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References on Heroin, Morphine, and the Opiates
Frequently Asked Questions about Heroin, Morphine, and the Opiates

What is the difference between heroin and ordinary medical morphine?

"Morphine" as it is commonly referred to, is morphine sulfate. Heroin is diacetyl morphine. That is, heroin is simply morphine with an acetyl molecule attached.

In terms of effects, they are exactly the same -- and medically interchangeable -- except for dosage. In fact, they are both converted to the same form of morphine when they get into the body. 

The only significant difference between them is that the acetyl molecule allows heroin to cross the blood-brain barrier more quickly than ordinary morphine. The result is that, in terms of dosage, heroin is about three times stronger. That is, one grain of heroin equals about three grains of morphine. Otherwise, they are identical and there is no significant difference that would justify heroin being completely illegal (Schedule I) while morphine is used routinely in medicine. (Schedule II) They can be used interchangeably as long as medical personnel follow standard practices of medical care.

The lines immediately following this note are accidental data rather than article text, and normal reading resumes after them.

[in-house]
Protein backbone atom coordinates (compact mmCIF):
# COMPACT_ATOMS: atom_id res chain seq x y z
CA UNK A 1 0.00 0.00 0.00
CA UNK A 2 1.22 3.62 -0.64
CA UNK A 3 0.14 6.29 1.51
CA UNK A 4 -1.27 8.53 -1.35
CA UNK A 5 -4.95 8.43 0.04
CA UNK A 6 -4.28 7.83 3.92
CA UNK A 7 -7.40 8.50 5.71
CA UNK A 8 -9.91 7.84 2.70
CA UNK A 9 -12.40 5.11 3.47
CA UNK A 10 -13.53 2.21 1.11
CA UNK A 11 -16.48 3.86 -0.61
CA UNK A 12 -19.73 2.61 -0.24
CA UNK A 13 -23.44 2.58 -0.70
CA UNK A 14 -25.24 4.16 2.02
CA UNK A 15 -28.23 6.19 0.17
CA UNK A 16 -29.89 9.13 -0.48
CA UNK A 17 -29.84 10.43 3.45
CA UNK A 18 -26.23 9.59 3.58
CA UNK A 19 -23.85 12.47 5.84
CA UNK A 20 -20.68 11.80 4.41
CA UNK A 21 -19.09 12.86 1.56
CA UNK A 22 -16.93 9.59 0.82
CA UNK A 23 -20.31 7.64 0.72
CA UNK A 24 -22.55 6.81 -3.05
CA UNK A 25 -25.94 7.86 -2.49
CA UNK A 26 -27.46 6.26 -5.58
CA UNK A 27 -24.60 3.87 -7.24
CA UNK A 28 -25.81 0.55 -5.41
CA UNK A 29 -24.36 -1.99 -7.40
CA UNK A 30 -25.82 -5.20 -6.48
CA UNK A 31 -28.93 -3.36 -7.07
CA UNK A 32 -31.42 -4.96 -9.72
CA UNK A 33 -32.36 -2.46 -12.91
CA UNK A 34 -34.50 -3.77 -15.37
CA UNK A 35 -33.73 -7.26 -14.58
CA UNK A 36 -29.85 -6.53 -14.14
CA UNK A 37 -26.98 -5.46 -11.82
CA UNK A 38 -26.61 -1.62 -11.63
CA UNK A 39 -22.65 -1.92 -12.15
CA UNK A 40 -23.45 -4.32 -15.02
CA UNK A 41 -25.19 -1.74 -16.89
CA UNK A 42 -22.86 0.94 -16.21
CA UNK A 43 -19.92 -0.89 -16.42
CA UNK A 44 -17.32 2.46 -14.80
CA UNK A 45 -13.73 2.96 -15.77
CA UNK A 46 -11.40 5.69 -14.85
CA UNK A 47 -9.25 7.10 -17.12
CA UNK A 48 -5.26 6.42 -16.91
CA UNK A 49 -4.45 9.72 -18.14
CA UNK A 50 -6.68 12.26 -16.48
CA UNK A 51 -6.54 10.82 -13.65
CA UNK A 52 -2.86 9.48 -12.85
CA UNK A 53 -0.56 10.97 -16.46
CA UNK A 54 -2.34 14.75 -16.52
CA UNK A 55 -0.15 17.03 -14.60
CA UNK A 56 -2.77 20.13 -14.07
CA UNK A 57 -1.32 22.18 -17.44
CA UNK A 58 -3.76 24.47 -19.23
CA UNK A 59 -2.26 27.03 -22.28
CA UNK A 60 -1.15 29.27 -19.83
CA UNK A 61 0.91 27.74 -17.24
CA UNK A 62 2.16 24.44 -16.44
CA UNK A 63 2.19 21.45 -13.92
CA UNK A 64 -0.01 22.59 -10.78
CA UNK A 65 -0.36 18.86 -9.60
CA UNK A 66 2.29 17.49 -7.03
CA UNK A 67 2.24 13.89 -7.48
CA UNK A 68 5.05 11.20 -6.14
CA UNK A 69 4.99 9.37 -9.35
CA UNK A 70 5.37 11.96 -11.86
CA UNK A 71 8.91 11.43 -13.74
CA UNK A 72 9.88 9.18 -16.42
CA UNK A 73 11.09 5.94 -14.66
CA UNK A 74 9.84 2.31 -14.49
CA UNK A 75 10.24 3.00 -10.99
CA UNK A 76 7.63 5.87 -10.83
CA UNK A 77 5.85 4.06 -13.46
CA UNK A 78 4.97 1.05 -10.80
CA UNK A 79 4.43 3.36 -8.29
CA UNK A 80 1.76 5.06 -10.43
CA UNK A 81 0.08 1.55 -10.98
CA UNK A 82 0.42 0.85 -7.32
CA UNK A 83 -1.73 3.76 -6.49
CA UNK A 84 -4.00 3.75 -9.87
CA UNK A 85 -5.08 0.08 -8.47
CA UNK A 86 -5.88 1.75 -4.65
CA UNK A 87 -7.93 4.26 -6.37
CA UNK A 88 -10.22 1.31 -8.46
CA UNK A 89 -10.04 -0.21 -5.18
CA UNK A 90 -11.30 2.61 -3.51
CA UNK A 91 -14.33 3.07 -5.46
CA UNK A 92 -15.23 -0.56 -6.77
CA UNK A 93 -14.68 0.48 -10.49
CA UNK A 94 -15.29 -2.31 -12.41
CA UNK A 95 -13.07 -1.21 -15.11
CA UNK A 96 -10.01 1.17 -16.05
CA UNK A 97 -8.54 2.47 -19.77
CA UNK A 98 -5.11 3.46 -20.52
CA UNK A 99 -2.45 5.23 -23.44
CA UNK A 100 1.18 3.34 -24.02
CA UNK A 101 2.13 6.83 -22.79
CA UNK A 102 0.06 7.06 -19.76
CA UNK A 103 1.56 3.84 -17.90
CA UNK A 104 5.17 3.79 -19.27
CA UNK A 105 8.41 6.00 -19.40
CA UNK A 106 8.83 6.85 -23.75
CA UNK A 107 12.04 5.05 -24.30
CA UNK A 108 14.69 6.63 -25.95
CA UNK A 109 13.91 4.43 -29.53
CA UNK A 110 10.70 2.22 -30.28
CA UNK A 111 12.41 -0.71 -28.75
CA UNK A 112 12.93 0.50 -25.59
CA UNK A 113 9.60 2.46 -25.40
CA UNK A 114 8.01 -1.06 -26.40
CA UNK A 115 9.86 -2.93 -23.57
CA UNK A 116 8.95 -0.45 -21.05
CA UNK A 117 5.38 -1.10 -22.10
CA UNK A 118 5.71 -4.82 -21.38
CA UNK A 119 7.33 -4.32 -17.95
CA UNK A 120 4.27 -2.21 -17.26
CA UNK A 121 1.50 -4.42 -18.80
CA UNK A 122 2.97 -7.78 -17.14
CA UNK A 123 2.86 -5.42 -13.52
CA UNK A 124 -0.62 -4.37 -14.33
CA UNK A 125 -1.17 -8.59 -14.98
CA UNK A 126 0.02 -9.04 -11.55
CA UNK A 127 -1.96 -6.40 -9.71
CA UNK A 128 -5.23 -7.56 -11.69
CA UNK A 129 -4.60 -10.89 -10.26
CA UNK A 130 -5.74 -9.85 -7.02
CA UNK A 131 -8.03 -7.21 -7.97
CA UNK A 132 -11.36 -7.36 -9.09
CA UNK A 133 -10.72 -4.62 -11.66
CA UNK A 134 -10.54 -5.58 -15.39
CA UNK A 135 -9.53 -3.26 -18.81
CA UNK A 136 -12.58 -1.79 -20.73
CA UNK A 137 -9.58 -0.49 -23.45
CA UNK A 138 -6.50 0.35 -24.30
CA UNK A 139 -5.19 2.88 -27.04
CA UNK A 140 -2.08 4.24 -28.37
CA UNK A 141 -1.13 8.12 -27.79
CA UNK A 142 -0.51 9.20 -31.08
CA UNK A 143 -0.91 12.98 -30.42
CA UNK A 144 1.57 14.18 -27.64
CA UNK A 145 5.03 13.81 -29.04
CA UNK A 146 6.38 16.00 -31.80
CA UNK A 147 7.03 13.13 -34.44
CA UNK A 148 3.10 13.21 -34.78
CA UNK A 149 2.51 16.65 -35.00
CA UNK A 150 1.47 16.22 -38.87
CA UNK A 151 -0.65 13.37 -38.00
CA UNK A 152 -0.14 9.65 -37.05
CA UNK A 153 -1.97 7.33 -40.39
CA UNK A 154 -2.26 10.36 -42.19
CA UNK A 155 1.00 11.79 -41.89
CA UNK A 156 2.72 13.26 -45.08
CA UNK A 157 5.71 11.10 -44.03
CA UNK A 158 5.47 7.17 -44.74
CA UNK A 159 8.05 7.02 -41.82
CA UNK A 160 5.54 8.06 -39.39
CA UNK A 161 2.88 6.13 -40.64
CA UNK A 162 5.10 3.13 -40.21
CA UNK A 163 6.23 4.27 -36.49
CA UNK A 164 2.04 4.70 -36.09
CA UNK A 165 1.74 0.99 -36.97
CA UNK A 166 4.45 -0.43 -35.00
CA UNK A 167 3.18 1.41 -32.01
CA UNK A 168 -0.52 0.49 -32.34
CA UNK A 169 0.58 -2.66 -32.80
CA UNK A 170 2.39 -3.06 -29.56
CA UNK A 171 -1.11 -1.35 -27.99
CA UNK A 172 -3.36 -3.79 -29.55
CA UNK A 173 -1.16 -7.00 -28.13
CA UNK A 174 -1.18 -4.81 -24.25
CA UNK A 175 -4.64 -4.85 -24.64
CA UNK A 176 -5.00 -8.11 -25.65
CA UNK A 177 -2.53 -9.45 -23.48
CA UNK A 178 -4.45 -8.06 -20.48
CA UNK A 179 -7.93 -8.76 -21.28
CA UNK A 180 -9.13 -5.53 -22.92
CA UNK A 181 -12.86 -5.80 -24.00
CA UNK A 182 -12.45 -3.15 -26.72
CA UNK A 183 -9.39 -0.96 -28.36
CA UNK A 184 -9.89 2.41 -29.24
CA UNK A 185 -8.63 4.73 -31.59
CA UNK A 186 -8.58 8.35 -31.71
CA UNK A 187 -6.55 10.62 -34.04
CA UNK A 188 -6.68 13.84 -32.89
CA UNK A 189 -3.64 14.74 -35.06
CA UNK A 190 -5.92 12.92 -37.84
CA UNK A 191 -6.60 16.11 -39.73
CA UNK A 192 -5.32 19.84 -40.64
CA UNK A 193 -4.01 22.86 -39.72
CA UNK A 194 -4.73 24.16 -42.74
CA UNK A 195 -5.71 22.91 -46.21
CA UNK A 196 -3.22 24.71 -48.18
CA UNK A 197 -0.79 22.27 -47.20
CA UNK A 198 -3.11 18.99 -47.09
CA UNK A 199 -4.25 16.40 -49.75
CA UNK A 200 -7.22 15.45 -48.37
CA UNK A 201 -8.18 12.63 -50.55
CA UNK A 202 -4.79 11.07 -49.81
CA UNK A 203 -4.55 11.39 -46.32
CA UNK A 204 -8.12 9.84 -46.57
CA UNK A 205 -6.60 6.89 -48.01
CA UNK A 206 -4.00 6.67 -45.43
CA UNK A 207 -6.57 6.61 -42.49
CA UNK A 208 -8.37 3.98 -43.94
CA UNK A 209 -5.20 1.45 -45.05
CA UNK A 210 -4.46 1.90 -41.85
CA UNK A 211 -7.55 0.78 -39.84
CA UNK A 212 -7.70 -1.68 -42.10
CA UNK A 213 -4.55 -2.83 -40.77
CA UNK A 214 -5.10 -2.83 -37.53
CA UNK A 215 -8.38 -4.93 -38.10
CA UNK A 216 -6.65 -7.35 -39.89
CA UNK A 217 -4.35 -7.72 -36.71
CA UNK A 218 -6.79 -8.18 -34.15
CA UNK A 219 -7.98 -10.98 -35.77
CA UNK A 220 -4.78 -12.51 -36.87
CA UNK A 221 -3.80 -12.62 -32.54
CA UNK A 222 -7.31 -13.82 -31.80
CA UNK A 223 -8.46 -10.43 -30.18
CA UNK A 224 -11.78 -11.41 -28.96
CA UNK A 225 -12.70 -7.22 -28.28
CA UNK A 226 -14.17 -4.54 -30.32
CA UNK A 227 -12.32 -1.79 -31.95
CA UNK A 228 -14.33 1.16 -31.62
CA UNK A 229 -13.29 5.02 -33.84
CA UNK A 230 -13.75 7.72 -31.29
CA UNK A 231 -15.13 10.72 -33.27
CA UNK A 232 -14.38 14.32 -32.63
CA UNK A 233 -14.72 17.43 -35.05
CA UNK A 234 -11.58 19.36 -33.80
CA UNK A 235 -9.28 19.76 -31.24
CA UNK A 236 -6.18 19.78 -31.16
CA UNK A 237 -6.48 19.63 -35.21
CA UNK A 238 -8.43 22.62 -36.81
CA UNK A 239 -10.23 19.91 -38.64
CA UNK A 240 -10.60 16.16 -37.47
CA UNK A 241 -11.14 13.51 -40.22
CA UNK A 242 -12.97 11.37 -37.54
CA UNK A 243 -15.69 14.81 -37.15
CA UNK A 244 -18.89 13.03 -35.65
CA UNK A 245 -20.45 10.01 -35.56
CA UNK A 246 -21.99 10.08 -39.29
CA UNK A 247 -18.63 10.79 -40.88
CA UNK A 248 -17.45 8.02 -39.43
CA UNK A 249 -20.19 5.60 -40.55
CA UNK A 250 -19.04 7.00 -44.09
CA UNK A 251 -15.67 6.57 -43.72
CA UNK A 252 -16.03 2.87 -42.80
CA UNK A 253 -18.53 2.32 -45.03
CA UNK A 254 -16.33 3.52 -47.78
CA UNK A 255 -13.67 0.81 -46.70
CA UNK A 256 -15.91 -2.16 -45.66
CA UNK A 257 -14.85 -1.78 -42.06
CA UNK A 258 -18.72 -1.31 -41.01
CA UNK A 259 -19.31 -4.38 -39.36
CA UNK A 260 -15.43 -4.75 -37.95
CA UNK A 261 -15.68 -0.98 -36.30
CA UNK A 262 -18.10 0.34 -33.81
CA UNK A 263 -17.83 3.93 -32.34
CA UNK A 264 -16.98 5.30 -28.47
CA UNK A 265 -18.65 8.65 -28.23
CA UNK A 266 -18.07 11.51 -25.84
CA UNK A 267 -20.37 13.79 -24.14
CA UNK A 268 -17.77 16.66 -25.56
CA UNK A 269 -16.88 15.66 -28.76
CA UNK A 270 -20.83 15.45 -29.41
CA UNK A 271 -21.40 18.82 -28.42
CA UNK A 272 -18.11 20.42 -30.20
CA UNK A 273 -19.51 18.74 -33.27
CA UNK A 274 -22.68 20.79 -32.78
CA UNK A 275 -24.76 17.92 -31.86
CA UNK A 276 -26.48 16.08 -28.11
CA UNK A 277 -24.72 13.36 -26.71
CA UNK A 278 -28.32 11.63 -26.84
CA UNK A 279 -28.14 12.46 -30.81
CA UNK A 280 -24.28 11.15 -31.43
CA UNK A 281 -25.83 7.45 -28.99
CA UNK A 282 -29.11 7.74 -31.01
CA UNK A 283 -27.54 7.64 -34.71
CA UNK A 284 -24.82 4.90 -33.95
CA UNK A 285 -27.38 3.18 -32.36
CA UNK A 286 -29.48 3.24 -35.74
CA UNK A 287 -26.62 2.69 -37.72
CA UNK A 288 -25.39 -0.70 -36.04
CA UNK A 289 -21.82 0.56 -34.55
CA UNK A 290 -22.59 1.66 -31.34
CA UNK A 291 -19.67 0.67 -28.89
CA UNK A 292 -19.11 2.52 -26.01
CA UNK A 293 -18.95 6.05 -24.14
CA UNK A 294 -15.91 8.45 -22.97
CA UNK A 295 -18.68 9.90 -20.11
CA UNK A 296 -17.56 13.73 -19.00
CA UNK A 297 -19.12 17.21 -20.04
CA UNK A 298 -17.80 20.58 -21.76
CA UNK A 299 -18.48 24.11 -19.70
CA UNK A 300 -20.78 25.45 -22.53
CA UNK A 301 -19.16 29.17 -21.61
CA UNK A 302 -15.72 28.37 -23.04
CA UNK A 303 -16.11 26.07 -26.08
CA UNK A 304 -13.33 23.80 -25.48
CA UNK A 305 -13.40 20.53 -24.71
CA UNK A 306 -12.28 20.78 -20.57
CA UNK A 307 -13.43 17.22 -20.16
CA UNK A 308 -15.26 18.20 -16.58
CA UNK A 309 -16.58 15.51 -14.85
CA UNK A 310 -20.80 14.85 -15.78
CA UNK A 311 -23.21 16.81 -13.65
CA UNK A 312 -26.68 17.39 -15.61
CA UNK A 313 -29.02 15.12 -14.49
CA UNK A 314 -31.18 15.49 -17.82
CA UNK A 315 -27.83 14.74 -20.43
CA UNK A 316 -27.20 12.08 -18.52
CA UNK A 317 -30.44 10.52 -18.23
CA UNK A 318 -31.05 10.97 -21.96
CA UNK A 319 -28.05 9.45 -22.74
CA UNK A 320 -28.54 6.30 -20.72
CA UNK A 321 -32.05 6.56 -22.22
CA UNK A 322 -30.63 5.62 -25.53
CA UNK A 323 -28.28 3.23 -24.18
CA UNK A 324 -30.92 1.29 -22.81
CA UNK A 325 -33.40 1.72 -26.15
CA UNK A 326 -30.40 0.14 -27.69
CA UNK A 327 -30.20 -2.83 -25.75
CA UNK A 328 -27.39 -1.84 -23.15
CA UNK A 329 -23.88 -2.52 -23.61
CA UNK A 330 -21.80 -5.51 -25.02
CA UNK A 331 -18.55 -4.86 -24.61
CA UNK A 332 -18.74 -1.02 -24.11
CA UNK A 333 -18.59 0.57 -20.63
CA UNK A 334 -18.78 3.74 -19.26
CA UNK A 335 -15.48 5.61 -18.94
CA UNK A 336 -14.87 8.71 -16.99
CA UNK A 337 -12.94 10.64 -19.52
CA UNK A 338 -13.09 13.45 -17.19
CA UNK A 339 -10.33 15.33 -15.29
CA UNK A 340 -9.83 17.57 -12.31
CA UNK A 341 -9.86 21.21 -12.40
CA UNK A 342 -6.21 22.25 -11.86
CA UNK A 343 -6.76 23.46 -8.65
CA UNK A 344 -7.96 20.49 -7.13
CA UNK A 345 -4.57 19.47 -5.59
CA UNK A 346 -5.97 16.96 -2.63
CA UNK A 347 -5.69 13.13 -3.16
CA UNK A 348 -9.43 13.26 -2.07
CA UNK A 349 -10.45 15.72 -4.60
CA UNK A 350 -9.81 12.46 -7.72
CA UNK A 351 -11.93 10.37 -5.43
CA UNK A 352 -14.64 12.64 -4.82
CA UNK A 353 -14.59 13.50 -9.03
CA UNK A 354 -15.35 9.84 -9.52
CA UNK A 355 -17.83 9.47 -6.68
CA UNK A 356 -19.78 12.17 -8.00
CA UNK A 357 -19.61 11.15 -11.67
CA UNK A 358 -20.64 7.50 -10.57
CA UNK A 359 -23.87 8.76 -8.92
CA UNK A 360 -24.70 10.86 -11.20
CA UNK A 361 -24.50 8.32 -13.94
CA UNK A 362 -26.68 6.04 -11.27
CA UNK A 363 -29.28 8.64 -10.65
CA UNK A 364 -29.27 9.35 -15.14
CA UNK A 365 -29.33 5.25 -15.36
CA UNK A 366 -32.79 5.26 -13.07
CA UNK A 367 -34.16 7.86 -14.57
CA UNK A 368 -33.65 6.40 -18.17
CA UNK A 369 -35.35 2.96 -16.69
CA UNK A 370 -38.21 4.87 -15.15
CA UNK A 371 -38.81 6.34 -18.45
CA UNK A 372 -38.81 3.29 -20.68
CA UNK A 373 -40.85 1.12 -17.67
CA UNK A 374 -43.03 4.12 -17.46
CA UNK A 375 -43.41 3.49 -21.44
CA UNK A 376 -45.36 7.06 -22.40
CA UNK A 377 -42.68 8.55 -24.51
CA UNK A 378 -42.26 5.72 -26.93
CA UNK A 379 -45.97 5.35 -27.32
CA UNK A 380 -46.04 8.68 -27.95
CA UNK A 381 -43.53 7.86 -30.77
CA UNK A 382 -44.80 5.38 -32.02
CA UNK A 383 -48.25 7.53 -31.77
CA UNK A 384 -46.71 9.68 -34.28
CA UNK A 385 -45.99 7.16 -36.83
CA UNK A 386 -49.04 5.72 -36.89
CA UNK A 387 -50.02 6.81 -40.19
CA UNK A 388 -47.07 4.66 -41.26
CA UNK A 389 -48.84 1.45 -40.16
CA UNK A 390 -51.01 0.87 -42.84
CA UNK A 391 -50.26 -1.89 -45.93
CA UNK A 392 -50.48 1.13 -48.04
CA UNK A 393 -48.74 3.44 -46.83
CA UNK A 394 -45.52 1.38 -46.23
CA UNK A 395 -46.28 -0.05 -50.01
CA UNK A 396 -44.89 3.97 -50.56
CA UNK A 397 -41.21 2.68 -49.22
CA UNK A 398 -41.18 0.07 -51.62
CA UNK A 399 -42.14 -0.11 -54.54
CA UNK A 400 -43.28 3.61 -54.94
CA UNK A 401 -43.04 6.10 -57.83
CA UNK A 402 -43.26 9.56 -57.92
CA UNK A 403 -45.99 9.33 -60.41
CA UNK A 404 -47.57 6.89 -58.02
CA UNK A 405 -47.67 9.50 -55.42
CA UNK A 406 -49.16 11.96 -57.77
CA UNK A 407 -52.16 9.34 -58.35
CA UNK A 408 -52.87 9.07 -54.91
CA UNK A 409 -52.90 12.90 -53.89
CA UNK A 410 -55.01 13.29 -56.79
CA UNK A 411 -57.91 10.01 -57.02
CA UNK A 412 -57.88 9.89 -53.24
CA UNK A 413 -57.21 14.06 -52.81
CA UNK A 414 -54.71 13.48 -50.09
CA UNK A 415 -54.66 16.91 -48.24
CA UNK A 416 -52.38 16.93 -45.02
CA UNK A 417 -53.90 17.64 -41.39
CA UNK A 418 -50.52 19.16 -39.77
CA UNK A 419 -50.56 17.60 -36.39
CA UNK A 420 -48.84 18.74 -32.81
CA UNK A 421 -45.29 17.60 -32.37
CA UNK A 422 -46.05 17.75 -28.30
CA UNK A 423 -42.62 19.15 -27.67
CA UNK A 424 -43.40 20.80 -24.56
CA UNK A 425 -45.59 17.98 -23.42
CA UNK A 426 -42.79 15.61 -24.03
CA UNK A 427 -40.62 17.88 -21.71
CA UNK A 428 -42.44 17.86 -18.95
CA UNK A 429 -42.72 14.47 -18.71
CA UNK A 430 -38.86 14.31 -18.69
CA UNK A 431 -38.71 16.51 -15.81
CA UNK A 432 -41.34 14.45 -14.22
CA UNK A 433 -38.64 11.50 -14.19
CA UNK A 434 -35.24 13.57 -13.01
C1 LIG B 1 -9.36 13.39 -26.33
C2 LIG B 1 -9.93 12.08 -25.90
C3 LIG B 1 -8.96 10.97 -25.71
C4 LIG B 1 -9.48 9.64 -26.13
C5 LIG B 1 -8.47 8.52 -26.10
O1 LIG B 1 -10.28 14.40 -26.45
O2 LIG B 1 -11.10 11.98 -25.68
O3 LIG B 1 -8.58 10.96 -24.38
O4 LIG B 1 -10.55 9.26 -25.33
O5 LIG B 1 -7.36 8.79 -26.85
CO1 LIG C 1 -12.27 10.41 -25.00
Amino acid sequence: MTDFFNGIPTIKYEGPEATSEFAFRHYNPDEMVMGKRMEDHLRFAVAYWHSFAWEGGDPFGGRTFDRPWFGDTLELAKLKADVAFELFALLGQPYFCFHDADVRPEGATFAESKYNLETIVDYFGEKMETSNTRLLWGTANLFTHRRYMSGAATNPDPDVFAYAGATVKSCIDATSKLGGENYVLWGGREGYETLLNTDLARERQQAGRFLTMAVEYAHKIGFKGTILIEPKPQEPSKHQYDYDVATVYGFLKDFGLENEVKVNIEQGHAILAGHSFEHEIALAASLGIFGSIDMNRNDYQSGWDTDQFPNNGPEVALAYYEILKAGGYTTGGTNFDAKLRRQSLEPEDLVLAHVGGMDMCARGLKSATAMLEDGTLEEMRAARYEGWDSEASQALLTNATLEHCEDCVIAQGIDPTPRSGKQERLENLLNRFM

At this point a sensible person might ask why heroin is illegal while morphine is not. The answer is the same answer about the origins of almost any of our drug laws -- plain old legislative ignorance of the subject. 

You can find a good description of how it happened in When was heroin outlawed, and why?

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